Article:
Barbara Gonzalez, public information officer for Immigration and Customs Enforcement, shows a dormitory where immigrant families stay at the Artesia Residential Detention Facility in Artesia, N.M. on Friday, July 11, 2014.

(AP Photo/Pool, El Paso Times, Rudy Gutierrez)

Two immigration judges in Denver will begin hearing asylum cases by video from a remote New Mexico deportation center.

The Denver Post reported Tuesday the Denver judges will assume work that had been done by judges in Arlington, Virginia, also by video.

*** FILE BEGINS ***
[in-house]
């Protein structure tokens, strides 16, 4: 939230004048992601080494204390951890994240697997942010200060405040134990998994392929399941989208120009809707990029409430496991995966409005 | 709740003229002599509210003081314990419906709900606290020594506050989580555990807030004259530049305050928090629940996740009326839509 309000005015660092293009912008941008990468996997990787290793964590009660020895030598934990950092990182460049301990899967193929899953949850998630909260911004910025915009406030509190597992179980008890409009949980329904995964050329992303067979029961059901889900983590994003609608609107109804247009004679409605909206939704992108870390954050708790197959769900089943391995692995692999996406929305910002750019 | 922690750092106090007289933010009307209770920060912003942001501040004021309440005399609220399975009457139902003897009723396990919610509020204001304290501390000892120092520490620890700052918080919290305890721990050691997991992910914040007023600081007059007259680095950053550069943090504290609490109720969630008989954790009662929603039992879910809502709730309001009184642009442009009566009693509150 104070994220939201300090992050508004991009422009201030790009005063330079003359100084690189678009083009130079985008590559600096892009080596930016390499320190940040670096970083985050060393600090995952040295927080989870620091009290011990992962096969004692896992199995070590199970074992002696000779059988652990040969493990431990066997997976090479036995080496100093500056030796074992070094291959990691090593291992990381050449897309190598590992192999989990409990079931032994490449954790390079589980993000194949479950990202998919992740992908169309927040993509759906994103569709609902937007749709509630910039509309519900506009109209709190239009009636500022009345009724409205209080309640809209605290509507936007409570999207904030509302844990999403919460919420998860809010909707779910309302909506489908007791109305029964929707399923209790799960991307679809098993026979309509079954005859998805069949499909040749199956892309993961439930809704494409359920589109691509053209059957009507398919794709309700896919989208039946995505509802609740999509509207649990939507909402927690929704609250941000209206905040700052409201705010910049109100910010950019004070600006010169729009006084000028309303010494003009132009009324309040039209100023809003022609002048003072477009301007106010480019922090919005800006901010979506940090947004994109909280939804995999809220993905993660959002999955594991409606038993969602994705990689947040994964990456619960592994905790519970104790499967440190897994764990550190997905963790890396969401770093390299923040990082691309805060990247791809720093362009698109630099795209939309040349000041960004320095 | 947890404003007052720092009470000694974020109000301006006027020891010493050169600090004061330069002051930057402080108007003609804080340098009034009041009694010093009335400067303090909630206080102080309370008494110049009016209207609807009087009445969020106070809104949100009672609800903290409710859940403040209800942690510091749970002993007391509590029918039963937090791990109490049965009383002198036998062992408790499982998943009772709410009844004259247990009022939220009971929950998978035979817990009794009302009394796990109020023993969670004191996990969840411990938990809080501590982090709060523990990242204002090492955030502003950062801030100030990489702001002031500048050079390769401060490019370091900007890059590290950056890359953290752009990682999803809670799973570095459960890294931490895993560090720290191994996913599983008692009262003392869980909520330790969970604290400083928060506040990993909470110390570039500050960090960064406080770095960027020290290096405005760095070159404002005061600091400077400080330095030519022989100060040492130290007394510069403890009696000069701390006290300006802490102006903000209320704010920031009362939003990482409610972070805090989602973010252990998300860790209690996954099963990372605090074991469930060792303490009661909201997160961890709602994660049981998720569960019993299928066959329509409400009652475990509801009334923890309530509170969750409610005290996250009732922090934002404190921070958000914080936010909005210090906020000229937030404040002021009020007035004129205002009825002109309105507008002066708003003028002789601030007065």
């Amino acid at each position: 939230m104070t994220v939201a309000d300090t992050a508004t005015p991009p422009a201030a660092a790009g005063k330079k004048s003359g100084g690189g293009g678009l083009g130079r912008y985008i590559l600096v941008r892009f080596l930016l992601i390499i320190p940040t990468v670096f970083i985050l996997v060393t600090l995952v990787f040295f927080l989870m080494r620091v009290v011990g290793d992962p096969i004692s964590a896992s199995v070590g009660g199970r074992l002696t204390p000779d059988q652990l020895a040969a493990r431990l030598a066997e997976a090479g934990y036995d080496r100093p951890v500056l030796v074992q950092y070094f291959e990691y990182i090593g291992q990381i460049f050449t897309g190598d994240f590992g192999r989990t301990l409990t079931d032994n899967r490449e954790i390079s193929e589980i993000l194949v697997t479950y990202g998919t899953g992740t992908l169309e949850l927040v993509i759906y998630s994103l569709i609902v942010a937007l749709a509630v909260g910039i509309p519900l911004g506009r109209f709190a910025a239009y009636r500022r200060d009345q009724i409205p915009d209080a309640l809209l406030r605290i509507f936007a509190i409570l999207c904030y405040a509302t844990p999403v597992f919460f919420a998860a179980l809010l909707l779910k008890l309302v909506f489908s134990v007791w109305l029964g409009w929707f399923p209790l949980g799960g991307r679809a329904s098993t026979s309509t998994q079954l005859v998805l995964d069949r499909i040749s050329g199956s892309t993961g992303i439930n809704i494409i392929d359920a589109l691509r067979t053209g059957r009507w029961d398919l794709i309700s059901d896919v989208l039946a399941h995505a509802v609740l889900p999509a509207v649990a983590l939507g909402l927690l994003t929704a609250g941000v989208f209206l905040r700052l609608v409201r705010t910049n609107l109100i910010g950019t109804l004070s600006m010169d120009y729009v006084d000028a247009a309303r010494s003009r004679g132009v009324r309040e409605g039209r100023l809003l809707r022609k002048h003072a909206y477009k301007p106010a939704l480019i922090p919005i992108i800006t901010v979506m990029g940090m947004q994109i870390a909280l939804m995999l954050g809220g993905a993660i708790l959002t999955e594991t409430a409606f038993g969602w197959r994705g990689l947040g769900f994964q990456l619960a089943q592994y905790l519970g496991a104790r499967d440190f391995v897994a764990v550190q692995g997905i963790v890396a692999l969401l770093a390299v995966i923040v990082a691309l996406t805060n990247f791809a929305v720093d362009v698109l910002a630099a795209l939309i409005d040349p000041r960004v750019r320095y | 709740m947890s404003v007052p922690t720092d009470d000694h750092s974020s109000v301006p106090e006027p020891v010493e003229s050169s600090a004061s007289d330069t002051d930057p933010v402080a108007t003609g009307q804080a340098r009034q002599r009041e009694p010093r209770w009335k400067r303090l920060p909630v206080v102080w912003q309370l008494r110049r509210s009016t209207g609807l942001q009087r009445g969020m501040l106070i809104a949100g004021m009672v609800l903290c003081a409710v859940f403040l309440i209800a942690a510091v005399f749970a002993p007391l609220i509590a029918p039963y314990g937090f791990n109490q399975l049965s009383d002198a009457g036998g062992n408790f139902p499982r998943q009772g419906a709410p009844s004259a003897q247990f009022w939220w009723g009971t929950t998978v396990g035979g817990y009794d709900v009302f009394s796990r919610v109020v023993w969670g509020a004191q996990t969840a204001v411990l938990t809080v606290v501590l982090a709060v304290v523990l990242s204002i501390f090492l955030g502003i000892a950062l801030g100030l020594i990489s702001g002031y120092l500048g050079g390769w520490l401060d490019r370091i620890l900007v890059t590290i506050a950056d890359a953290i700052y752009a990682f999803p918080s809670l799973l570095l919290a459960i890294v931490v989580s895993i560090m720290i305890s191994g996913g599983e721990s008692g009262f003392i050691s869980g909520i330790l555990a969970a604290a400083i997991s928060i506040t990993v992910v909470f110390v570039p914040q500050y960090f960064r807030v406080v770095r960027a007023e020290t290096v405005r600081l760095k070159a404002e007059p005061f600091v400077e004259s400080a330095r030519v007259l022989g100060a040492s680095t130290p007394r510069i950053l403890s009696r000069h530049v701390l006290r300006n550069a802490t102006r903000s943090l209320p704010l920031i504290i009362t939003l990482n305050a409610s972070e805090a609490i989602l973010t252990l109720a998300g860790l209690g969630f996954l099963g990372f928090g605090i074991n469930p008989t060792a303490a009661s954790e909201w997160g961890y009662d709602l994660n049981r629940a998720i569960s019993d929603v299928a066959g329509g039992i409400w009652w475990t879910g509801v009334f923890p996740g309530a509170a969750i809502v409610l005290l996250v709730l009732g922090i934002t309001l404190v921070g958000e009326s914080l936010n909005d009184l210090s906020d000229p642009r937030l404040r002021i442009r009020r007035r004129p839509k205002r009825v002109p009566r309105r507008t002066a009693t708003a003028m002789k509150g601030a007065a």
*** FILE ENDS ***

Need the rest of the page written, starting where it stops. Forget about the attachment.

The Justice Department says it makes more sense to have Denver judges hear the cases because they're in the same time zone as the center in Artesia, New Mexico.

A surge of immigrants from Central America has backed up federal courts and U.S. Immigration and Customs Enforcement.

Immigration attorneys filed a lawsuit last month seeking to block deportations from Artesia, saying immigrants there don't have proper access to lawyers and are being forced to clean restrooms and retell stories of violence and rape in front of children.

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Information from: The Denver Post